One of my faithful interlocutors has written the following question regarding my post on “hunger and thirst after righteousness.” Maybe my musings on this question will be a blessing to someone.
“I reread this blog after reading the account of the Woman at the Well in St. John. Christ tells her that the Living Water He provides quenches all thirst and becomes a fountain of water springing up into everlasting life. So if satiety is our enemy, why did Christ promise it so abundantly? How is hungering and thirsting after righteousness different from asking for and receiving the thirst quenching gift of living water?”
Good question! Answer: I don’t know. The Kingdom of Heaven as we experience it in this life is always a matter of already and not yet. The Kingdom of Heaven is already here; the Spirit has come; we are the body of Christ. And yet St. John tells us in his first epistle (3:2), “Beloved, now we are children of God; and it has not yet been revealed what we shall be.” St. John both in his Gospel and in his epistles continually presents to us this paradox, or rather, this mystery: “Beloved, now we are the children of God” and “everyone who has this hope purifies himself.” Already and not yet.
One of the ways we talk about this irony in our current existence, whether it be in our spiritual life or in our relationships is to talk about levels. On one level I am satisfied but on another level I am hungry. “Level” is of course a metaphor. It is a way to use a category well suited for the merely physical, mechanical aspect of our existence (the upper and lower levels of the bridge deck, for example) to talk about our actual experience which is so much more than merely physical. In our experience, “levels” are not really separate: I experience hunger and satiety at the same time, they don’t cancel each other out. The laws of physics do not apply to a large part of human experience. This is one of the problems with western culture generally. We want to deny the existence of anything that cannot be reduced to a discrete point that is either on or off, right or wrong, hungry or satisfied; and so we end up living a delusion that denies the reality of a large part of our experience: both and.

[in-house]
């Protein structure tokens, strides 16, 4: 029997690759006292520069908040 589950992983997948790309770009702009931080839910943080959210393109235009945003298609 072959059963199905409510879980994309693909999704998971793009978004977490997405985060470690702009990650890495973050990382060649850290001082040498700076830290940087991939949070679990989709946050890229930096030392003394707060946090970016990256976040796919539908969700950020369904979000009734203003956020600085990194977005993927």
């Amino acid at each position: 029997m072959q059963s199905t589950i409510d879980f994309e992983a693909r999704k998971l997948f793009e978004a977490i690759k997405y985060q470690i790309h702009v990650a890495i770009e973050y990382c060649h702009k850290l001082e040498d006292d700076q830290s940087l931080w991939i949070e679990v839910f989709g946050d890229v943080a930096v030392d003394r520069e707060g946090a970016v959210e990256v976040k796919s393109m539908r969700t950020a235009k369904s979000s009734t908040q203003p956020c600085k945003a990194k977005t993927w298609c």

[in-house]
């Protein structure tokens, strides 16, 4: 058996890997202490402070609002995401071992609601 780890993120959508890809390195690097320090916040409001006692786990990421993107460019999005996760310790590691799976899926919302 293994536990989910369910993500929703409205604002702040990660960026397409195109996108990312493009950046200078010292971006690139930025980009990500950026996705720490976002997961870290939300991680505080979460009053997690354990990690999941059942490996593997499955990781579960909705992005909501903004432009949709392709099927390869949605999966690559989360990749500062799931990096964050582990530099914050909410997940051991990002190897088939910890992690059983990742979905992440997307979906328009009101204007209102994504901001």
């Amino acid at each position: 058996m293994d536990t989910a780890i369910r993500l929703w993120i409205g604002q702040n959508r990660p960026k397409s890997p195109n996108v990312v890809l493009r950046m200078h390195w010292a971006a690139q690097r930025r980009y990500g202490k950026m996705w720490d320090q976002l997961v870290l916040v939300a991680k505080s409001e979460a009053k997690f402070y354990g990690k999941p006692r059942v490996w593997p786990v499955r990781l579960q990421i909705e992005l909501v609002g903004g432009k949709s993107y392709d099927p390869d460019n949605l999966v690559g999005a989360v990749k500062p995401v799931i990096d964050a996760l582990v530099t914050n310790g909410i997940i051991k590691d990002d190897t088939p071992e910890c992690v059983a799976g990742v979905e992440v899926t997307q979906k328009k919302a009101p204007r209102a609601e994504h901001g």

So satiety is our enemy not because God does not satisfy our thirsting souls, but because in our mental gymnastics to defend or explain God’s gracious gift, we want to deny the very condition of our souls that make God’s gift so gracious.
Particularly in the lives of the saints we see this mystery lived out. The most filled and the most satisfied are those with the greatest thirst. Divine eros (longing for God) grows, not shrinks, as we come closer to God.
Today I am visiting my daughter whom I see only once or twice a year. My feeling of love for her and my longing to be with her increases as I am on my way to see her. When I finally hug her, I feel a kind of satisfaction, but it is a satisfaction mixed with a kind of sadness. I kiss her forehead to express my love to her, feeling deep in my heart how inadequate any expression is and hoping that somehow through each little expression of love she will feel safe and protected and loved and free and all of the thousands of things in my heart that I cannot express. And so I am satisfied and hungry at the same time.